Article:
We'll need to diff the two virtual nodes, then replace out the element when needed. We do this by first determining whether one of the virtual nodes is a text, or a string, and replacing it if the old and new virtual nodes do not equate each other. Otherwise, we can safely assume both are virtual elements. After that, we diff the tag and props, and replace the element if the tag has changed. We then iterate over the children and recursively patch if a child is a virtual element. An example implementation of the patch helper function is below:

const patch = (el, newVNode, oldVNode) => {
if (!newVNode && newVNode !== '') return el.remove();
if (typeof oldVNode === 'string' || typeof newVNode === 'string') {
if (oldVNode !== newVNode) return el.replaceWith(createElement(newVNode));
} else {
if (oldVNode?.tag !== newVNode.tag) {
return el.replaceWith(createElement(newVNode));
}
if (oldVNode) {
for (const propName in oldVNode.props) {
if (oldVNode.props[propName] === newVNode.props[propName])
return el.replaceWith(createElement(newVNode));
}
for (let i = el.childNodes.length - 1; i >= 0; i--) {
patch(el.childNodes[i], newVNode.children[i], oldVNode.children[i]);
}
}
}
};

This way, we can patch DOM elements based on virtual nodes easily:

const oldVNode = m('div', { id: 'app' }, ['Hello World']);
const newVNode = m('div', { id: 'app' }, ['Goodbye World']);
const el = createElement(oldVNode);
// <div id="app">Hello World</div>
patch(el, oldVNode, newVNode);
// el will become: <div id="app">Goodbye World</div>

Notes:

  • The old virtual node must always model the DOM element until after it is patched.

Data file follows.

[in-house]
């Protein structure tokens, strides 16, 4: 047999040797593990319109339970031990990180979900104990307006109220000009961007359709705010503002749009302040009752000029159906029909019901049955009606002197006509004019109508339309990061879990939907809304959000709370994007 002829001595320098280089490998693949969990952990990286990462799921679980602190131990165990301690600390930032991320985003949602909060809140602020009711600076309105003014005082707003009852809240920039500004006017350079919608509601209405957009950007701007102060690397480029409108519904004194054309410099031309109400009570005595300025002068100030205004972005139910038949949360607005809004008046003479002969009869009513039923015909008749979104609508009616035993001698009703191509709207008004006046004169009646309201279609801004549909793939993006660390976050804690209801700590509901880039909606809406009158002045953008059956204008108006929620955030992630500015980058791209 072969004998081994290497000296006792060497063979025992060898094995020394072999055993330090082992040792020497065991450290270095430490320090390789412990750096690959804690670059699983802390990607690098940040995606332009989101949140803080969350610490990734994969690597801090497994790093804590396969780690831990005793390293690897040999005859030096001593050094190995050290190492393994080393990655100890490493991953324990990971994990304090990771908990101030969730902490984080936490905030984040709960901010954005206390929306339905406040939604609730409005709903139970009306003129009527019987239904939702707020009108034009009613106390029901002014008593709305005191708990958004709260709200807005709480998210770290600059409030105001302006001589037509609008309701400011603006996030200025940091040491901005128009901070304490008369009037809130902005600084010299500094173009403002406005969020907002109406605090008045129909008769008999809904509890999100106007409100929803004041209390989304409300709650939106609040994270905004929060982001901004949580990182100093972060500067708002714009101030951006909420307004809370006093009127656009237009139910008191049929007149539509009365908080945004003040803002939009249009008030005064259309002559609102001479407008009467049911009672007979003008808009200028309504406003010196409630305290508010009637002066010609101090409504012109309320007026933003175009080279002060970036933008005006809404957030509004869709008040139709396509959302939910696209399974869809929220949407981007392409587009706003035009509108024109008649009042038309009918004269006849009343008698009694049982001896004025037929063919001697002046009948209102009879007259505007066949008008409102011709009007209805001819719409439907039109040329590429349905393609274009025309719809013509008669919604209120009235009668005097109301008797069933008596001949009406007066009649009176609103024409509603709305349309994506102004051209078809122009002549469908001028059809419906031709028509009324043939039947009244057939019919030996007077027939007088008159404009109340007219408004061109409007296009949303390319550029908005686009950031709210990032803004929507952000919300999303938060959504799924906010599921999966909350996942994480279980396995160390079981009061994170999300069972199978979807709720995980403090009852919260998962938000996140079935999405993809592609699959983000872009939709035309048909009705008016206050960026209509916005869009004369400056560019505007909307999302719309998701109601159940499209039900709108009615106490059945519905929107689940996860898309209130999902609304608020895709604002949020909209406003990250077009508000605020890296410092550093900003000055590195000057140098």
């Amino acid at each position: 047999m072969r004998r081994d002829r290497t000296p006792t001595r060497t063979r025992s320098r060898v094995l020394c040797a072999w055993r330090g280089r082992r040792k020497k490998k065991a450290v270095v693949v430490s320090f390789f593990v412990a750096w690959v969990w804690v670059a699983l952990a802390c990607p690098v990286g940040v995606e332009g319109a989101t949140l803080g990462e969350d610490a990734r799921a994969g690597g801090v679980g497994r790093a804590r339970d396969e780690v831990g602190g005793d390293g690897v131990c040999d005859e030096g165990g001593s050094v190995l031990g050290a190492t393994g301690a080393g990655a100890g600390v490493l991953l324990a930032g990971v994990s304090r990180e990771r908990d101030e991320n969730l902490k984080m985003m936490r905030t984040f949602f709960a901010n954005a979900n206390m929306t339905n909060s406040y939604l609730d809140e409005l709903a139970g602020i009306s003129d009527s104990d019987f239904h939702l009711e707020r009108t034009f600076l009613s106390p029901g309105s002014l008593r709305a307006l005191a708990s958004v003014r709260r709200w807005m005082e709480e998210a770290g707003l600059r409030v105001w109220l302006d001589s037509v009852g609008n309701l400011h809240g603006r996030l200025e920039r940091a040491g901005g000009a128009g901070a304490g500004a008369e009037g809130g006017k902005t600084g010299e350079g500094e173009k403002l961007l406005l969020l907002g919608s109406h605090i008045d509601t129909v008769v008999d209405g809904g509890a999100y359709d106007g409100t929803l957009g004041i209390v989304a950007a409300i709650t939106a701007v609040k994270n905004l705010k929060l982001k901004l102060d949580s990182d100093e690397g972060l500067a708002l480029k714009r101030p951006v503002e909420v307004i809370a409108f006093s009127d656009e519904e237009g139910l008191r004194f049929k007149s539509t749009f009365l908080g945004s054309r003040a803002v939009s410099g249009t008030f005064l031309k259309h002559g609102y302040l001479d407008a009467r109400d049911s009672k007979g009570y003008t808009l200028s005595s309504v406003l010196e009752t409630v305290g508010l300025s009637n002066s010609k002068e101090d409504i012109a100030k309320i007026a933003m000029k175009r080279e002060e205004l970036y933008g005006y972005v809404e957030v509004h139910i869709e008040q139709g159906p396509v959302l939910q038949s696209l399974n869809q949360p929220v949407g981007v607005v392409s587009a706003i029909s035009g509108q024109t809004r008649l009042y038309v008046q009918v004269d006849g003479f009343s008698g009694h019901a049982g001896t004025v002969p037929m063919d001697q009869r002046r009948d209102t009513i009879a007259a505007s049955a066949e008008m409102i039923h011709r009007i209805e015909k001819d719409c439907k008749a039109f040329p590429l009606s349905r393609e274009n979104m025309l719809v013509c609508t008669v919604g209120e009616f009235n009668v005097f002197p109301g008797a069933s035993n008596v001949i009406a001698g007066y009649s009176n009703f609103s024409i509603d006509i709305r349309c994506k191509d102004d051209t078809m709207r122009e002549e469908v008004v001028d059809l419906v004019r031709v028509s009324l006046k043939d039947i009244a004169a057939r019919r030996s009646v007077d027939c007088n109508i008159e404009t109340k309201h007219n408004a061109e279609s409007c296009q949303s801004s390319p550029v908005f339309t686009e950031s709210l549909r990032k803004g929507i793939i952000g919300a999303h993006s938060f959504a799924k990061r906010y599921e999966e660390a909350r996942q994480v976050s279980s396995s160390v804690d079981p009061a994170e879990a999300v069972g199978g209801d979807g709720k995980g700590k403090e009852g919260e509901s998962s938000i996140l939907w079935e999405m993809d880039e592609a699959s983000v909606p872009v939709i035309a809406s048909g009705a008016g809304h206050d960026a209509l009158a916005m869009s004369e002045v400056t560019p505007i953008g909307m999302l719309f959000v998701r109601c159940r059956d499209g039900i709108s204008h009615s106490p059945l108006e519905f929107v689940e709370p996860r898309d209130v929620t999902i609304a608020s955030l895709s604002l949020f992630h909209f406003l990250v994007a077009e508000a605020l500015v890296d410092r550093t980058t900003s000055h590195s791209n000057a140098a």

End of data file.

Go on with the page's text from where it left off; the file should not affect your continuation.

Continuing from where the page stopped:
• Generally speaking, applications aren't directly written with these methods, rather they should be abstracted out into components and JSX for simplicity.
  • This is not the same as Million's implementation, rather it is a demonstration to better allow you to understand how the virtual DOM works.

So... What's unique about Million then?

Million provides many major improvements: granular patching, fewer iterative passes, fast text interpolation, keyed virtual nodes, compiler flags, deltas, batching, and scheduling.

  • Granular patching: Instead of just replacing the entire element when there is a difference in props or children, only the necessary props are changed.
  • Fewer iterative passes: Million attempts to reduce the amount of passes during diffing, allowing for better time and space complexity.
  • Fast text interpolation: Instead of replacing text nodes with DOM methods, Million uses compiler flags to set the textContent of elements to boost performance.
  • Keyed virtual elements: This allows for the patching algorithm to skip nodes if the new virtual element key is the same as the old one, minimizing the amount of unnecessary work.
  • Compiler Flags: This allows for the patching algorithm to skip condition branches, meaning less work is done.
  • Deltas: Microactions can be preprogrammed to skip diffing children all together, resulting in a better time complexity and while being easily leveraged by a compiler.
  • Batching & Scheduling: Batching together DOM manipulations is baked in by default, and task scheduling is composable for your own uses.